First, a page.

As most ConvergenceRI readers know, I launched the digital weekly newsletter in September of 2013, focused on reporting about the convergence of “health, science, innovation, technology, research and community” in the Rhode Island innovation ecosystem.

Six years later, ConvergenceRI is still being published every Monday morning, 48 times a year, continuing to gain greater traction in the marketplace, following a disruptive business model that is based on subscriptions, encouraging subscribers to share the newsletter across their networks, the way that information flows best in the digital world we live in.

A readers’ survey conducted in 2018 reinforced the value found in ConvergenceRI: more than 90 percent of readers responding said what they liked most about ConvergenceRI was the fact that it contained news and information that was not to be found anywhere else in the Rhode Island marketplace.

Two key analytics that support that sense of “value”: the retention rate among subscribers remains high, with a combined attrition rate of less than 7 percent over six years; and the average time spent reading feature stories in ConvergenceRI in 2018 was more than five minutes, according to Google Analytics.

Both are phenomenal numbers. And, both numbers speak to the fact that readers are hungry for content and in-depth reporting in an engulf-and-devour corporate world of controlled news content delivered in 500 words or less.

In a corporate world where advertising placement decisions are based upon the number of clicks, in is hard to change the dynamic, however wrong-headed, that the true value in the product is not by measuring the quantity of the number of clicks, but by who is clicking [and reading] the publication: the ability to influence decision makers, corporate and philanthropic leaders, legal and financial CEOs, innovation and health practitioners, as well as policy makers and agenda shapers.

One more observation: There appears to be an apparent connection between hedge fund control of newspapers and news media and the lack of accurate health care reporting that does not serve as a mouthpiece for corporate views.

Translated, the more consolidated the health care industry, health insurance industry and pharmaceutical industry become, in parallel with the consolidation of the news industry, the less investment is made in health care reporting. Why is that?

The question that needs to be asked is: why is the hegemony of corporate messaging threatened by health care reporting?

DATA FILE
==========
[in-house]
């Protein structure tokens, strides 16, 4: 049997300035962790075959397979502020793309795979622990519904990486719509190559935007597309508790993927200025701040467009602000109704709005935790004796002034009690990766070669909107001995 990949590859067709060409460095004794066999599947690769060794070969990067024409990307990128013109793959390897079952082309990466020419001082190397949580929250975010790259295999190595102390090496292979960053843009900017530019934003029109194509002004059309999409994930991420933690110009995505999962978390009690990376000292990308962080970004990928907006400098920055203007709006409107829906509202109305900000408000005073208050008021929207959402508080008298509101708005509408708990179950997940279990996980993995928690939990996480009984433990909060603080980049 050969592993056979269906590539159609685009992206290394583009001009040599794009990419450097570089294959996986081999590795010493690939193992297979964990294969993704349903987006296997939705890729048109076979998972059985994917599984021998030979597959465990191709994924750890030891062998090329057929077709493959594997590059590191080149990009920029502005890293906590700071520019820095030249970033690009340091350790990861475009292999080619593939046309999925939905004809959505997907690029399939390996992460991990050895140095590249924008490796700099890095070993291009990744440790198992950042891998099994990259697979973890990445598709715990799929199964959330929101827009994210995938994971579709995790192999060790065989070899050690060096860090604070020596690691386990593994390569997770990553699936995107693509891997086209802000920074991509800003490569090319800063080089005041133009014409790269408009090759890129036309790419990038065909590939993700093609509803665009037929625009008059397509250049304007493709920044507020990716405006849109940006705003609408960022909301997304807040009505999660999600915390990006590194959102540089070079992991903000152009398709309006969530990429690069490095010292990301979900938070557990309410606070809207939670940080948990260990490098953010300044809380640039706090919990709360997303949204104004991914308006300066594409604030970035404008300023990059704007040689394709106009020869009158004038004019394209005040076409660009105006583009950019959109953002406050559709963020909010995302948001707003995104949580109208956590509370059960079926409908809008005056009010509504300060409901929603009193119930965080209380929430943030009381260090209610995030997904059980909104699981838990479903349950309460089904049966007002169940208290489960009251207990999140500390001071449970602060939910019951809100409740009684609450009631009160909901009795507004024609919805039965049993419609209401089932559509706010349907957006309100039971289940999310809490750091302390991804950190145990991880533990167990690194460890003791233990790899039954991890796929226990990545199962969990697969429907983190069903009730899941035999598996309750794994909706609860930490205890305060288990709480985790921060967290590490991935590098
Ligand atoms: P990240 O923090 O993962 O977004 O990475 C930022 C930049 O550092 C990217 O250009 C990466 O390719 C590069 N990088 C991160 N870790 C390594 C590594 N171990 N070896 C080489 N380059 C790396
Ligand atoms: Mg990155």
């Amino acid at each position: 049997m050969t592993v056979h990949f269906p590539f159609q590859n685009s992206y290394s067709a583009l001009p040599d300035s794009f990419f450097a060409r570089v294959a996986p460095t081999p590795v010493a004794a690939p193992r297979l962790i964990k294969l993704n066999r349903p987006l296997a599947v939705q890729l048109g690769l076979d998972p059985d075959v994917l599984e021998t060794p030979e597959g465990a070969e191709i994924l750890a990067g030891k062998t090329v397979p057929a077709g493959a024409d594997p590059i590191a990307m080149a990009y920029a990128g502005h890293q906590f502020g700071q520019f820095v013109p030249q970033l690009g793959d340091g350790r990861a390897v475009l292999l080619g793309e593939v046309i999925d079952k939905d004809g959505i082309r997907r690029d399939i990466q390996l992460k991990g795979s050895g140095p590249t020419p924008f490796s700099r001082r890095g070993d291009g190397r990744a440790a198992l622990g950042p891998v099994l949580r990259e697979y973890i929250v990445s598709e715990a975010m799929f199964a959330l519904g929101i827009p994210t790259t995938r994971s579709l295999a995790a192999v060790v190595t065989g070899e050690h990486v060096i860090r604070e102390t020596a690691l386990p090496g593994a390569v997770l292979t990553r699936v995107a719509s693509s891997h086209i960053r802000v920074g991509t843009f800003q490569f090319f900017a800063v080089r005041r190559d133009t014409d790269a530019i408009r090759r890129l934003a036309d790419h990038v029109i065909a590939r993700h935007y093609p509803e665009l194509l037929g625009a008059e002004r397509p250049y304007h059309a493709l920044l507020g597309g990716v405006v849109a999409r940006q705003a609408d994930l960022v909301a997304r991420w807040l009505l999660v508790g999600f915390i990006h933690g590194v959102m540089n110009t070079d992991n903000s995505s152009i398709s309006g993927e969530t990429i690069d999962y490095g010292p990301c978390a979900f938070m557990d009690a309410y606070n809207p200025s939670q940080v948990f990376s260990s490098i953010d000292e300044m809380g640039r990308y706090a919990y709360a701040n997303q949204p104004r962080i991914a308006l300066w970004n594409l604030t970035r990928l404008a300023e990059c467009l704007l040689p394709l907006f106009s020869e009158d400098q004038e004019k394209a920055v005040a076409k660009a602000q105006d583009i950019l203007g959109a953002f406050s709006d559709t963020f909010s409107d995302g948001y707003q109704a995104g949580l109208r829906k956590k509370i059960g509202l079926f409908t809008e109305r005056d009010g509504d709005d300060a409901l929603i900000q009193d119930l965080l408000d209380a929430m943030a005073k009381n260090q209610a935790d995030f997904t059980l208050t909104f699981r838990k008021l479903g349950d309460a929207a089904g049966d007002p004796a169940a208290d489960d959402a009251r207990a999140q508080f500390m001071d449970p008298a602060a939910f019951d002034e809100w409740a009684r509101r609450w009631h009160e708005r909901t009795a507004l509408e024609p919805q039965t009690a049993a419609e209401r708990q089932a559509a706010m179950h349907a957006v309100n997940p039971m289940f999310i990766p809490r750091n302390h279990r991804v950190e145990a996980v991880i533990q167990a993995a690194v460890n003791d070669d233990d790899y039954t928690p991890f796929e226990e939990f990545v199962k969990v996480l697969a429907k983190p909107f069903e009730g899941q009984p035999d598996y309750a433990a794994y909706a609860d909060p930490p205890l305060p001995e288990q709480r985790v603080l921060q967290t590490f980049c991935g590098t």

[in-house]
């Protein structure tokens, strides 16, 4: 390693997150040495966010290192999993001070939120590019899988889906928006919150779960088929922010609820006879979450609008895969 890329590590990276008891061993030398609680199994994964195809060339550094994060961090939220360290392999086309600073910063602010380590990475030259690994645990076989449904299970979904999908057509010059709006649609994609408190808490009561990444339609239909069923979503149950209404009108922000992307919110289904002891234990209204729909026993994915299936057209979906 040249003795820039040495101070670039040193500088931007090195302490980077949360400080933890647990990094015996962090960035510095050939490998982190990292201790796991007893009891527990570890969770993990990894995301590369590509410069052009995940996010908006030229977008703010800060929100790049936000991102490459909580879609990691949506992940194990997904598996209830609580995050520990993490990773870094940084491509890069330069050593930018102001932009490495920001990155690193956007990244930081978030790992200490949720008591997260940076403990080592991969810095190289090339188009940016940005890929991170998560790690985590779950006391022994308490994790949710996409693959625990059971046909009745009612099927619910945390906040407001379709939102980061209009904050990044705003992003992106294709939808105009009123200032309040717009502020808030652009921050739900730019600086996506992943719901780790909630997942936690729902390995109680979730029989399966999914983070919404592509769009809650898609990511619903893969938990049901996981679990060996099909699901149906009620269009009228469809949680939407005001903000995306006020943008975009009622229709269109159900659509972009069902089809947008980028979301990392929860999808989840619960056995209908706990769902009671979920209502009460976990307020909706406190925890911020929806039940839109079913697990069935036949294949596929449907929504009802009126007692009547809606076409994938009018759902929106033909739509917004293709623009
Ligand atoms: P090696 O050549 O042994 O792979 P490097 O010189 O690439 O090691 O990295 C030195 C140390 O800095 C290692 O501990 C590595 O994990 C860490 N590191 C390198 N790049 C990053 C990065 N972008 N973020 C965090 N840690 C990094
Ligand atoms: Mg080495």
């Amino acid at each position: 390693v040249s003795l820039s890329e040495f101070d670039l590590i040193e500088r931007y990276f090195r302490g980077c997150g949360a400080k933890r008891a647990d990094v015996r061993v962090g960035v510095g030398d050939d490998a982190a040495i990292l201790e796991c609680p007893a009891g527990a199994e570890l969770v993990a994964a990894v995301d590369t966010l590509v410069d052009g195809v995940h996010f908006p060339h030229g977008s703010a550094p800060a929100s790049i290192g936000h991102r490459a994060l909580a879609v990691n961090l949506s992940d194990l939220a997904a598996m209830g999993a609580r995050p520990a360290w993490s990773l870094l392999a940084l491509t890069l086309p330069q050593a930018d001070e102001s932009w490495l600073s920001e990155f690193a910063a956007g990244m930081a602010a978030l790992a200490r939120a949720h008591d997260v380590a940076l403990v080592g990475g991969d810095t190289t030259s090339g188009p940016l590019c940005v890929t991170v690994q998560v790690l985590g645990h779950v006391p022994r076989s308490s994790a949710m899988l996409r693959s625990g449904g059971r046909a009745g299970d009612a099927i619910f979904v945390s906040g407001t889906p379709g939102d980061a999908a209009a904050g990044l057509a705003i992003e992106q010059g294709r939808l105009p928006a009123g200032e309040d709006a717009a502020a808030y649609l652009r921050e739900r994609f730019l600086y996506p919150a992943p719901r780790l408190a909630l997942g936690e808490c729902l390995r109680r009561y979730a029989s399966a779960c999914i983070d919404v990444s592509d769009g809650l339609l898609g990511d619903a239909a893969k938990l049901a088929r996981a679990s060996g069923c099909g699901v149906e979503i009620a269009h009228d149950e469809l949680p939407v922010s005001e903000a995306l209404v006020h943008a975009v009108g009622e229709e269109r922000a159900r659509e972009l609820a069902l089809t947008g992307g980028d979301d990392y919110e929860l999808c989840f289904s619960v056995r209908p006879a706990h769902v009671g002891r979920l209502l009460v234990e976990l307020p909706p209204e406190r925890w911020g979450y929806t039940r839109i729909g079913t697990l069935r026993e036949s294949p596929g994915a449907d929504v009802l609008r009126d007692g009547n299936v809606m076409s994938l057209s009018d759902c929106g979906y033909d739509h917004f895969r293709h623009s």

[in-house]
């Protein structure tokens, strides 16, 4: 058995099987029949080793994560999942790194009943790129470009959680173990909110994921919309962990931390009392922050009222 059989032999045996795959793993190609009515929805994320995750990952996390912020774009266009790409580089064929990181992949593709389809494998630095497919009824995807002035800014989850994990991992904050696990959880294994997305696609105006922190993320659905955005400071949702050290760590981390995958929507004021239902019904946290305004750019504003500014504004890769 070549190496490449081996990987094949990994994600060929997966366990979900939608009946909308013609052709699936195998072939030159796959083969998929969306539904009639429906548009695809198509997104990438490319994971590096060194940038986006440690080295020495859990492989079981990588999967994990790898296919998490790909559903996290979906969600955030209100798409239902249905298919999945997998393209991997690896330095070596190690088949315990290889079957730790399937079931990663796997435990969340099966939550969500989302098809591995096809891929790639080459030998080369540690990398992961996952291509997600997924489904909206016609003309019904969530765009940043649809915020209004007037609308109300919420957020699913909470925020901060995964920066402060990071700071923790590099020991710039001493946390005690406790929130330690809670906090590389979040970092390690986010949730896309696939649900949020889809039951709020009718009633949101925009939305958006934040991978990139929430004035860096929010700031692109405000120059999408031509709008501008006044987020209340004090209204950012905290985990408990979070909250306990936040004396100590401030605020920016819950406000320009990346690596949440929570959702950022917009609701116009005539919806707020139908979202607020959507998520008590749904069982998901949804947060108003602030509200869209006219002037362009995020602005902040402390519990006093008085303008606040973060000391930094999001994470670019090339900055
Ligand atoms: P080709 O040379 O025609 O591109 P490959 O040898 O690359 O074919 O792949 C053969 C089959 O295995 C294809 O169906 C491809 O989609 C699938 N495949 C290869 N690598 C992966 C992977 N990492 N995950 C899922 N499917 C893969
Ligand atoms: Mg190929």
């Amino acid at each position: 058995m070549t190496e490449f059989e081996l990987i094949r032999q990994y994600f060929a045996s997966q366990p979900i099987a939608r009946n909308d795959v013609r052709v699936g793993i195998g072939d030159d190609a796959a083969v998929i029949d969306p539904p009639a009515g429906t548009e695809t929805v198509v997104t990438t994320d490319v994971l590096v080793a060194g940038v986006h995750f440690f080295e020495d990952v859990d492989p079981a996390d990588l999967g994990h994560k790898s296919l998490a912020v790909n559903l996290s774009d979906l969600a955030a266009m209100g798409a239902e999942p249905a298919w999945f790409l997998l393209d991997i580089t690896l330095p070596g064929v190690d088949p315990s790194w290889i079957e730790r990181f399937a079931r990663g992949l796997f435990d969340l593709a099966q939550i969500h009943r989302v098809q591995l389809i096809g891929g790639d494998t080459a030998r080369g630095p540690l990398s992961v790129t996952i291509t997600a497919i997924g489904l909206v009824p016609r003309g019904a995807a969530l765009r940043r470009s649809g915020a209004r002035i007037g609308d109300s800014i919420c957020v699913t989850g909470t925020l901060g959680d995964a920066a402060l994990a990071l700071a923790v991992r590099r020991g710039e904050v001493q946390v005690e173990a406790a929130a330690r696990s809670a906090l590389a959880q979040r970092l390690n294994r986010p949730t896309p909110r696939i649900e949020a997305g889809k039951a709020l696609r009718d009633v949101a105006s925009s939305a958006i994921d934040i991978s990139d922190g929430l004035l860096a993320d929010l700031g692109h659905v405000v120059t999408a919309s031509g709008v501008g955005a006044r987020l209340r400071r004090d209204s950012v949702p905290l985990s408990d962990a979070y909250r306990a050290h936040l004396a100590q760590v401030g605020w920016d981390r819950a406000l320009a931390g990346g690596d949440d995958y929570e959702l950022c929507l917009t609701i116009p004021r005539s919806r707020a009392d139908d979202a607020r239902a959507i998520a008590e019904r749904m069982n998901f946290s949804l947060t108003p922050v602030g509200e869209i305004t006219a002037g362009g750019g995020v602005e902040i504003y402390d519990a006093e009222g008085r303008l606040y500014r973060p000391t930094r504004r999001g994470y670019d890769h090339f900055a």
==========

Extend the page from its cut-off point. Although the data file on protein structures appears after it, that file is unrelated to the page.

One potential answer is to look at the investigative work by reporter Julie Rovner at Kaiser Health News, in her year-long efforts to try and decipher emergency room bills for patients, including the patient who, after a bicycle crash, was seen at the ER at Zuckerberg San Francisco General Hospital, named after the founder of Facebook, and was then charged $20,000 for an X-ray and medication, apparently because the hospital refused to accept any private health plans.

The good news: after the story was published, the bill was reduced to $200. The bad news: Rovner said she has been overwhelmed with the response from thousands of patients as well as her own difficulty in deciphering incomprehensible bills. She recently offered to share the abundance of patients’ bills with other reporters.

In the Rhode Island market, there is a dearth – a scarcity – of health care reporters, despite the fact that the health care industry is the state’s largest private employer and that one-third of the state’s proposed $10 billion budget for FY 2020 is for Medicaid medical expenses. Most reporters, and for that matter, elected officials, would be hard pressed to define what an accountable entity is, what a health equity zone is, or what a neighborhood health station is. Why is that?

Numerous times during the past two weeks, I have conducted in-person, face-to-face meetings, interviews and conversations at Olga’s Cup + Saucer, the veritable hub of collision and innovation in the former Jewelry District. Each time was a learning experience, a sharing of stories, of information – sometimes embargoed, sometimes off-the-record, sometimes discussing potential story assignments, sometimes exploring new potential ventures.

Some had sought ConvergenceRI out; others I had sought out – call it living/learning continuum. A sense of optimism permeated all the discussions. So did a quality of serendipity – the willingness to put oneself in situations where good things could happen, particularly if you are willing to listen. Call it convergence that recognizes the value of sharing.